The first images and findings are in from the Rosetta space probe's historic mission as the first spacecraft to ever orbit a comet.
People have been eagerly awaiting the results of the spacecraft's unprecedented comet fly-by since its little helper — the Philae lander — touched down on its dust-covered surface in November.
Comet 67P/Churyumov-Gerasimenko is more commonly known as the "rubber ducky" comet for its shape. The European Space Agency's Rosetta probe captured the images while orbiting. They show a lot of dust, bumps and craters you might expect from a space rock spiraling across the universe. But scientists say there's much more to it than that.
Several media outlets focused on one finding in particular: so-called "goosebumps," which are unique bumps on the comet's surface that could give researchers clues about its origins.
"These goosebumps, these little balls, are really the thing that has made up the comet and then, in larger scale, went on to build up everything in our solar system. ... We're really looking at the fundamental building blocks of our solar system," Open University astronomer and planetary scientist Colin Snodgrass said.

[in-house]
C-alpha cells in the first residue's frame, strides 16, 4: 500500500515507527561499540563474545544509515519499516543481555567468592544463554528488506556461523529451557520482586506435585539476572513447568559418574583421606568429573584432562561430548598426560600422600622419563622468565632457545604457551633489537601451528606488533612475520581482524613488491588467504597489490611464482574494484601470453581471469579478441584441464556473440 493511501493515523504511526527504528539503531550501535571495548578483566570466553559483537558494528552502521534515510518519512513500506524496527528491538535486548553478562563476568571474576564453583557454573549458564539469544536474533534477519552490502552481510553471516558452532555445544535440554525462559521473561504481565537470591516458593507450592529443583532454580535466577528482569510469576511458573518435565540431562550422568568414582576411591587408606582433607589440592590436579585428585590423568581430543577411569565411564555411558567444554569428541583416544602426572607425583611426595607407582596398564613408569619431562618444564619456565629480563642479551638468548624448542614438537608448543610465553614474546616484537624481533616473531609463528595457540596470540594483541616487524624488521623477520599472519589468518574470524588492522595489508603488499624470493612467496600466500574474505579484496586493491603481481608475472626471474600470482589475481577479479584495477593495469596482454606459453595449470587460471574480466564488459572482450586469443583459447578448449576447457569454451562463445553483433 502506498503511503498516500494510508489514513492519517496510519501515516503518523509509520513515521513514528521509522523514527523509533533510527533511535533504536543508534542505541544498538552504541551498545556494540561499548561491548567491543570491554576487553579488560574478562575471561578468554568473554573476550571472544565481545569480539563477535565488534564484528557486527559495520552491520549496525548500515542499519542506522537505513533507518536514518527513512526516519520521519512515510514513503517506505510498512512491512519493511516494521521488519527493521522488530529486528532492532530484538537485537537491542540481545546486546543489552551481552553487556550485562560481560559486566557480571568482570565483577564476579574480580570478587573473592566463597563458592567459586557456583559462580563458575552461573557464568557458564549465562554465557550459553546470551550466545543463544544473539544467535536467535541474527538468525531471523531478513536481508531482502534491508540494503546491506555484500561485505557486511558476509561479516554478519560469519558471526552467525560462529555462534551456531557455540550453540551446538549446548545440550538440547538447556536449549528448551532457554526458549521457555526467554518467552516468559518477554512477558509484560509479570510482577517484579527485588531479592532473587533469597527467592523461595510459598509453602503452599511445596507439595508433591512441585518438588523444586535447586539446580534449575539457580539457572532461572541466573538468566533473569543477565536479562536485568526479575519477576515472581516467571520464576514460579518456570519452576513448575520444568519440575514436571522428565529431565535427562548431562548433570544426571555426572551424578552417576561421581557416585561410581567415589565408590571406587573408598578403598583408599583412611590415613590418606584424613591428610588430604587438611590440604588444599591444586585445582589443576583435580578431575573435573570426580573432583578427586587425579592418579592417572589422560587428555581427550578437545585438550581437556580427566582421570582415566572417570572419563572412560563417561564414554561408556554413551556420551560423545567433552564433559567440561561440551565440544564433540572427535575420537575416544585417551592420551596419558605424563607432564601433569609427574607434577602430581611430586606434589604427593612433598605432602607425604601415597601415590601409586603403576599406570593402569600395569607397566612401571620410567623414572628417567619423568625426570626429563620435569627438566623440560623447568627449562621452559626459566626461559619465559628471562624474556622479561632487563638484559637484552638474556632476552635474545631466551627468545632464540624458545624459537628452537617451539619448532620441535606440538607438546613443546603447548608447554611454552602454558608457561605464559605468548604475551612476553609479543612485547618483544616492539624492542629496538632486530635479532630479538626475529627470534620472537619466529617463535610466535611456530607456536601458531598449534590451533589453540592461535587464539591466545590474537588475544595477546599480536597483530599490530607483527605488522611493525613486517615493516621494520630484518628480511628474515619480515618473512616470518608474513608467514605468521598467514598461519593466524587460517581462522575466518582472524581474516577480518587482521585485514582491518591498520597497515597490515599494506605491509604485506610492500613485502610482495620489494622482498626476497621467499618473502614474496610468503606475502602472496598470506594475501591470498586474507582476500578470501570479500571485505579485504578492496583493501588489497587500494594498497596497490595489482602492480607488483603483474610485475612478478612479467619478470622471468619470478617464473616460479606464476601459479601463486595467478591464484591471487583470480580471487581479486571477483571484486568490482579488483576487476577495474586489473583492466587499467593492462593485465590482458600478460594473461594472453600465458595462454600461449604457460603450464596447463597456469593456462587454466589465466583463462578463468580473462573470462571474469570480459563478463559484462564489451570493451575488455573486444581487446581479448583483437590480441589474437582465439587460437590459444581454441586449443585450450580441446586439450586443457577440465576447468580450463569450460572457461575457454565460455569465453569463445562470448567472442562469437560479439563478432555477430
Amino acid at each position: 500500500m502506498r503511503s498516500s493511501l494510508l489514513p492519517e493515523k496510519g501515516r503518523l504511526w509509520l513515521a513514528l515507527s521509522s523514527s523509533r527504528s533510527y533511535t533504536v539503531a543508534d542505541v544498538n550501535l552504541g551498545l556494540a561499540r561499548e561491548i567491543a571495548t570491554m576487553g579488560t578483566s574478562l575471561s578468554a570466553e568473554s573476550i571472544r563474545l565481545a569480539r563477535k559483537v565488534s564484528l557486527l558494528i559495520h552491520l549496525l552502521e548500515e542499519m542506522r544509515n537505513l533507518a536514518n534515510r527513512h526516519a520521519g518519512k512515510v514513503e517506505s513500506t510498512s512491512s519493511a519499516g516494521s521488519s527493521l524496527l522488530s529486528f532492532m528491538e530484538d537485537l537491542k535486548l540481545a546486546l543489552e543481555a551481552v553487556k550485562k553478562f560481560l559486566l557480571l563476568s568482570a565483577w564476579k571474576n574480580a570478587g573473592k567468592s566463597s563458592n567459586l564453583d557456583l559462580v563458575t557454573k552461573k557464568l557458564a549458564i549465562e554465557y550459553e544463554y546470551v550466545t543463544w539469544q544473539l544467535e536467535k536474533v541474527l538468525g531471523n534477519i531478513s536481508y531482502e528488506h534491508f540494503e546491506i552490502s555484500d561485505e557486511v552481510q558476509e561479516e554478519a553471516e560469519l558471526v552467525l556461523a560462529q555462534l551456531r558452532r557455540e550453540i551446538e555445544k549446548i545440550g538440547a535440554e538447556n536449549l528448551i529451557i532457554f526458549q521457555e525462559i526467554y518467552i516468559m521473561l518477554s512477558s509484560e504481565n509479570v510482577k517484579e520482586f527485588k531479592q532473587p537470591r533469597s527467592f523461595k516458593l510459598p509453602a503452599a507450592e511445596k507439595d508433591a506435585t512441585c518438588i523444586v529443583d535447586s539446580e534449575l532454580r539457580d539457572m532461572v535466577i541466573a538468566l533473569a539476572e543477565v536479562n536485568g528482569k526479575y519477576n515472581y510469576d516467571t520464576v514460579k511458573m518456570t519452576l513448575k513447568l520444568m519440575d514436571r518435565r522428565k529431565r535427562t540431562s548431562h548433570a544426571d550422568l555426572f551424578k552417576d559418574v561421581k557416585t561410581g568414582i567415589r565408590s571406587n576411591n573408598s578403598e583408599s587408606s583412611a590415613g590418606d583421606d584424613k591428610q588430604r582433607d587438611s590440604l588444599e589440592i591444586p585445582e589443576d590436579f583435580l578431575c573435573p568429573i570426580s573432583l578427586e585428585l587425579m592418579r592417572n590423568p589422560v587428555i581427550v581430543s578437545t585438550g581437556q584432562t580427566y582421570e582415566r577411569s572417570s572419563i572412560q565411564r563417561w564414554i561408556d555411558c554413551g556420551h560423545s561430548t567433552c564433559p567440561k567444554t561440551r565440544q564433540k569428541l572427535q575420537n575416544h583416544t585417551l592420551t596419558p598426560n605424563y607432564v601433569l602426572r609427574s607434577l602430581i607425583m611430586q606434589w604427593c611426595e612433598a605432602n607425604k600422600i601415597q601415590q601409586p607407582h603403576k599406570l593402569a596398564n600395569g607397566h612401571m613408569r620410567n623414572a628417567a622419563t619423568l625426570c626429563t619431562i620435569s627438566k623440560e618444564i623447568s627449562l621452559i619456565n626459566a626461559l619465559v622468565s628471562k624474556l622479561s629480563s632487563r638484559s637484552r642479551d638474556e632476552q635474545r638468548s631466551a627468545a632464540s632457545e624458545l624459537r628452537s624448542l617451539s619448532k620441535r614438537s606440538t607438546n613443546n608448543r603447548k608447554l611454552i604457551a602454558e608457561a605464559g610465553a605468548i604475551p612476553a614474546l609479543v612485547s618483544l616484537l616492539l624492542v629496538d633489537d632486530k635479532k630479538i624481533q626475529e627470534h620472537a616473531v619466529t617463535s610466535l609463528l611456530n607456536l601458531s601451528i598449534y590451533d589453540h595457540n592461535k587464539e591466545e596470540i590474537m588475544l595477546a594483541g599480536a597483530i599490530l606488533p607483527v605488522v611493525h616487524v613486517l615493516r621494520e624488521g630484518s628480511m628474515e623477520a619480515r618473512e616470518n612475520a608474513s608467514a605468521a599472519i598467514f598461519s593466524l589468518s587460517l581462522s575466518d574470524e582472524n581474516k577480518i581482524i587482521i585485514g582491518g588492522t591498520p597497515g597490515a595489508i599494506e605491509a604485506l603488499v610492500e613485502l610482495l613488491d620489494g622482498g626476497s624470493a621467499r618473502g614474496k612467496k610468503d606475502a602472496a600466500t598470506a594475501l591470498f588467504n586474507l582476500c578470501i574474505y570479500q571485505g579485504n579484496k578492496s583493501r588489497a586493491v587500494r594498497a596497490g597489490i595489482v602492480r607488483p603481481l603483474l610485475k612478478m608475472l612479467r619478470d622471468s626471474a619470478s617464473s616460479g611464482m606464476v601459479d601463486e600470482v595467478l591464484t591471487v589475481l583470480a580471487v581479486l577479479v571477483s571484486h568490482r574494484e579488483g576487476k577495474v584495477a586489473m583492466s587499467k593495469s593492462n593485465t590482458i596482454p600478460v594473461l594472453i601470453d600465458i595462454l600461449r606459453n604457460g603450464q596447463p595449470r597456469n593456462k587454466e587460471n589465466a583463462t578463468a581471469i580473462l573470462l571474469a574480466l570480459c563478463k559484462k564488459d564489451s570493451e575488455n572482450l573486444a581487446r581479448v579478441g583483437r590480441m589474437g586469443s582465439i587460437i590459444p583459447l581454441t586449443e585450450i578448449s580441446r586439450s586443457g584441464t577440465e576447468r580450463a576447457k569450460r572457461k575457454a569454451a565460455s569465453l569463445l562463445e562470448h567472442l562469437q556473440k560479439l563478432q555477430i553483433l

Among others findings, scientists identified 19 unique regions on Comet 67P named after ancient Egyptian deities to keep with the mission's theme.
Researchers also say the comet is mostly composed of ice made from water with dust coated on top. They also found jets of gas creating wind currents, a discovery that shows at least a portion of it is full of activity.
The researchers say this is a big breakthrough in the cosmic realm, and it's been a long time coming. The ESA's comet-seeking mission started a decade ago, and the Rosetta spacecraft has now traveled more than 4 billion miles.
As interesting and eye-opening as the discoveries are, The Verge points out this actually isn't the first time scientists have studied a comet at close distance.
In 2004, NASA's Stardust mission successfully brought home some materials around a comet. And a year later, its Deep Impact mission lived up to its name when the spacecraft actually rammed right into one but not before taking a few close-up shots. (Video via NASA)
But, one of the study's lead authors is quoted in National Geographic saying this time around, the comet encounter is different. "We've got a snapshot. Now we want to see the movie. We want to watch the comet evolve as it approaches the sun, so we can test our hypotheses. That's the big difference between this and other missions."
In the next year, researchers will study what happens to the comet when it heats up as it moves by the Sun. As for the recent findings, you can check them out in the journal Science.
This video includes images from ESA/Rosetta/MPS for OSIRIS Team MPS/UPD/LAM/IAA/SSO/INTA/UPM/DASP/IDA and music from Chris Zabriskie / CC BY 3.0.